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. 2011 Nov;51(3):227-33.
doi: 10.1007/s10858-011-9565-6. Epub 2011 Sep 22.

High-resolution Membrane Protein Structure by Joint Calculations With Solid-State NMR and X-ray Experimental Data

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Free PMC article

High-resolution Membrane Protein Structure by Joint Calculations With Solid-State NMR and X-ray Experimental Data

Ming Tang et al. J Biomol NMR. .
Free PMC article

Abstract

X-ray diffraction and nuclear magnetic resonance spectroscopy (NMR) are the staple methods for revealing atomic structures of proteins. Since crystals of biomolecular assemblies and membrane proteins often diffract weakly and such large systems encroach upon the molecular tumbling limit of solution NMR, new methods are essential to extend structures of such systems to high resolution. Here we present a method that incorporates solid-state NMR restraints alongside of X-ray reflections to the conventional model building and refinement steps of structure calculations. Using the 3.7 Å crystal structure of the integral membrane protein complex DsbB-DsbA as a test case yielded a significantly improved backbone precision of 0.92 Å in the transmembrane region, a 58% enhancement from using X-ray reflections alone. Furthermore, addition of solid-state NMR restraints greatly improved the overall quality of the structure by promoting 22% of DsbB transmembrane residues into the most favored regions of Ramachandran space in comparison to the crystal structure. This method is widely applicable to any protein system where X-ray data are available, and is particularly useful for the study of weakly diffracting crystals.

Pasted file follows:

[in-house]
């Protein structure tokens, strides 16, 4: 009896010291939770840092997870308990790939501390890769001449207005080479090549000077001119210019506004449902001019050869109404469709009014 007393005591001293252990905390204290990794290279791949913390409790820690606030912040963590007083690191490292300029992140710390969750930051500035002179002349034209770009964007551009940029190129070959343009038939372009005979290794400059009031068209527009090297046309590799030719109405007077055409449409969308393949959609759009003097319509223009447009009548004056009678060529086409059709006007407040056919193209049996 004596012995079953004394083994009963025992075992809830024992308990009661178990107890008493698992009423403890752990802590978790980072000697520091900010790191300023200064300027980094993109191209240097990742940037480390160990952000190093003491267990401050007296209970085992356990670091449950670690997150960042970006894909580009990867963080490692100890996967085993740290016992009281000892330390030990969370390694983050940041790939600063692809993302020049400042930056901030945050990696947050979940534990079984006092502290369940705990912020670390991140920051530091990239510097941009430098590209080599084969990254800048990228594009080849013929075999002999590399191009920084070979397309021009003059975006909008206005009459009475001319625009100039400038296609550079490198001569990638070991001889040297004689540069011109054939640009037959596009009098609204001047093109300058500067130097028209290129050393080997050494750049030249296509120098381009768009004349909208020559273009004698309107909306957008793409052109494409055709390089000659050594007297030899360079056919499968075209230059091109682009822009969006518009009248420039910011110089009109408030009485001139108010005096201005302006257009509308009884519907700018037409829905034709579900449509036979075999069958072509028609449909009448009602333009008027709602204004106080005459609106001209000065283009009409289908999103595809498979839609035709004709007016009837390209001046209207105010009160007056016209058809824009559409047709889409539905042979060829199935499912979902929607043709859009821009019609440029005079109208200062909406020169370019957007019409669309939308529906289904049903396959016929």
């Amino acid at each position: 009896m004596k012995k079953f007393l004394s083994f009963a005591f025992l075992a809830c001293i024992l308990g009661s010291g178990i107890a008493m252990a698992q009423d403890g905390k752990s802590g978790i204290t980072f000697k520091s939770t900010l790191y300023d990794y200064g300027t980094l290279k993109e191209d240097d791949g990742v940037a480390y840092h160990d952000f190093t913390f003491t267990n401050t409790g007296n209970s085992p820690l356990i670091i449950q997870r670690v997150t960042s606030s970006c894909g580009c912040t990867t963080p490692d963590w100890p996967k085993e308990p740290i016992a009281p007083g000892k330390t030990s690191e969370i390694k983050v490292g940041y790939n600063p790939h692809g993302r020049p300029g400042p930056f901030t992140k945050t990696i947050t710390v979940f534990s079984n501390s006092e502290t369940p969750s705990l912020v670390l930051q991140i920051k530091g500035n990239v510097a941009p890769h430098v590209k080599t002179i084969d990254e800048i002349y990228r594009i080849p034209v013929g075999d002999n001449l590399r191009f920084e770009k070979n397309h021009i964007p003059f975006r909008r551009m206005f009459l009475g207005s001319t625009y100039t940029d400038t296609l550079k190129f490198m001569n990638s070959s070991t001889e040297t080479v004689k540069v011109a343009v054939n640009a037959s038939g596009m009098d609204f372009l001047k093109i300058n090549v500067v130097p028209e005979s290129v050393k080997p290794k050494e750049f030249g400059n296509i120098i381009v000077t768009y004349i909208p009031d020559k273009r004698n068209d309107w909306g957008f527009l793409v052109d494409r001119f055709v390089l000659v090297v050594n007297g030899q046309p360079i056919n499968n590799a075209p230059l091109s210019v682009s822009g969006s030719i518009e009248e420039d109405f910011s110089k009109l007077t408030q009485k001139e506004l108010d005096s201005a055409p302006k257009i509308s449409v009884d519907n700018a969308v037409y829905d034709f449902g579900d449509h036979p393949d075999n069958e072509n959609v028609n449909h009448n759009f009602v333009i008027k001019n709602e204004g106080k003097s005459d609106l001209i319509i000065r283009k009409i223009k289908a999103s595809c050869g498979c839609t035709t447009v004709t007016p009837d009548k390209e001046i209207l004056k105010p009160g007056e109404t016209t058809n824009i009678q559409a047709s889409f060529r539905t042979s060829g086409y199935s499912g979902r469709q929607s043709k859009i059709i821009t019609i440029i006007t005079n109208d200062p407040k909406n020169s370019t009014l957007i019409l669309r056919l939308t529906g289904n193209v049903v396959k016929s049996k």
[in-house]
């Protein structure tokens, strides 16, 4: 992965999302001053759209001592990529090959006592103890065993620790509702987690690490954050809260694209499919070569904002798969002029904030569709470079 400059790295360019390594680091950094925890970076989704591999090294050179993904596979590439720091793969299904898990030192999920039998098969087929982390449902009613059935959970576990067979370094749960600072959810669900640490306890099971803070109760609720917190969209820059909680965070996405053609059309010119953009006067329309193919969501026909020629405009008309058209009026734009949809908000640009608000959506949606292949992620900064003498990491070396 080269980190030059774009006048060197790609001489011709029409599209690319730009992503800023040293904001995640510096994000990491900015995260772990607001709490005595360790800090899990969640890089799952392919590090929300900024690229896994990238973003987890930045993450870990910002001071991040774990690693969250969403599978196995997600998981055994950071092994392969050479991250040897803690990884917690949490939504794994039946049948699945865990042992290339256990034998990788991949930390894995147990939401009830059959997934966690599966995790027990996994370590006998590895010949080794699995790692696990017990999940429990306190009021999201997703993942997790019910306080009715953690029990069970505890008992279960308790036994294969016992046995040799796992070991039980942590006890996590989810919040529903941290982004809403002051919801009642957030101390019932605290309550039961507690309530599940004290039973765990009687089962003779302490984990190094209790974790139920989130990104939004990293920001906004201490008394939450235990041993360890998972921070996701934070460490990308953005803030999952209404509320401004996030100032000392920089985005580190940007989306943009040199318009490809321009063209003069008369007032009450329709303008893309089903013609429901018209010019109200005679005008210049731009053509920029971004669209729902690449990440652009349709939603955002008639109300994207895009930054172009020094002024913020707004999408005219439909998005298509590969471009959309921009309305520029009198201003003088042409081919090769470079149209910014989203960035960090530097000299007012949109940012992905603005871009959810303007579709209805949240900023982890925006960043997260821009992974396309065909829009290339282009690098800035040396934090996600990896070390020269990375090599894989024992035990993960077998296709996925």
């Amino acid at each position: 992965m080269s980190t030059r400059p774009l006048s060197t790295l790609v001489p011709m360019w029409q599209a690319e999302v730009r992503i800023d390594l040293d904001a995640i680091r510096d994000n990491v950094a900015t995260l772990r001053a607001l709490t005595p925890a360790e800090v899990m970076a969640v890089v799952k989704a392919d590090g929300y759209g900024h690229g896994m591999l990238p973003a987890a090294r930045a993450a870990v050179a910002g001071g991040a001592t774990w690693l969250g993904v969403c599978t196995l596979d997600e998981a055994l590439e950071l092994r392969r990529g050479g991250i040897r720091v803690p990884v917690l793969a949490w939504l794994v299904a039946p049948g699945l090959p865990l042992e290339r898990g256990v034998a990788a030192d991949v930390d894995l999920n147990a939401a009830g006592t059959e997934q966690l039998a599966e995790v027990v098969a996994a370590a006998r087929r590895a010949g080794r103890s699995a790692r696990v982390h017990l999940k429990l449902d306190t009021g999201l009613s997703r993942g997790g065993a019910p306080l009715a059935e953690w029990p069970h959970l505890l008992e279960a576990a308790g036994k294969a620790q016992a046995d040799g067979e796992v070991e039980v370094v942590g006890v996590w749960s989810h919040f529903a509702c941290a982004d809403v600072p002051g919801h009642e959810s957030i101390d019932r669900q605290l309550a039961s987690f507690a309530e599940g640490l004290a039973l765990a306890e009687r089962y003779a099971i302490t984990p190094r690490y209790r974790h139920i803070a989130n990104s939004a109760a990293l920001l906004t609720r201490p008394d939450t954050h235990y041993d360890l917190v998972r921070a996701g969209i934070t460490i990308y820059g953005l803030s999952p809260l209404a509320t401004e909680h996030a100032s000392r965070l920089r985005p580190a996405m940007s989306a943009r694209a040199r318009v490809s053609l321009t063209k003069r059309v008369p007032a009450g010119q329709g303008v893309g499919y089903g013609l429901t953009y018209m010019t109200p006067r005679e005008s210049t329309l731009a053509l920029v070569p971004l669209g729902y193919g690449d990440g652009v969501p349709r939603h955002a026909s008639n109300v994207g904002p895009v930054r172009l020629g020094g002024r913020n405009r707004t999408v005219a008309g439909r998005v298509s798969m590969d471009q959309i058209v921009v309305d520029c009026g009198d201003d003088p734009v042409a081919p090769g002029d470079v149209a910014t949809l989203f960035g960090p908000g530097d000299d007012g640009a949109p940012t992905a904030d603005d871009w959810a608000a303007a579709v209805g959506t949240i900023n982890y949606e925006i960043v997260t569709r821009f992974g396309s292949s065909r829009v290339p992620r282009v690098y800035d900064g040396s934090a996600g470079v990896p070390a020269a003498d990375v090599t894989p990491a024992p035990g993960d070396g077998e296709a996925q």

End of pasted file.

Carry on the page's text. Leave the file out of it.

Figures

Figure 1
Figure 1
Overlay of 10 lowest-energy structures of DsbB-DsbA, calculated against (A) only X-ray reflections and (B) X-ray reflections and SSNMR restraints. The colors represent the secondary structure elements (magenta:α-helix, cyan and white: coil and turn, yellow:β-strand). The grey band indicates the membrane. The bbRMSD of the transmembrane regions has improved 58% with the joint calculation.
Figure 2
Figure 2
Comparison of chemical shifts of DsbB in solution (C44S, C104S) (Zhou et al. 2008) and in solid state (C41S). (A) 13CO chemical shifts, RMSD = 0.56 ppm; (B) 13Cα chemical shifts, RMSD = 0.70 ppm; (C) 13Cβ chemical shifts, RMSD = 0.95 ppm; (D) 15N chemical shifts, RMSD = 1.30 ppm. Outliers are marked.
Figure 3
Figure 3
Comparison of 2D expansions of the13C-13C correlation spectra of (A) U-DsbB, (B) U-DsbB/DsbA, (C) U-DsbA and (D) DsbB/U-DsbA. The spectra were collected at 750 MHz (1H frequency) with a spinning speed of 12.5 kHz and 25 ms DARR mixing.

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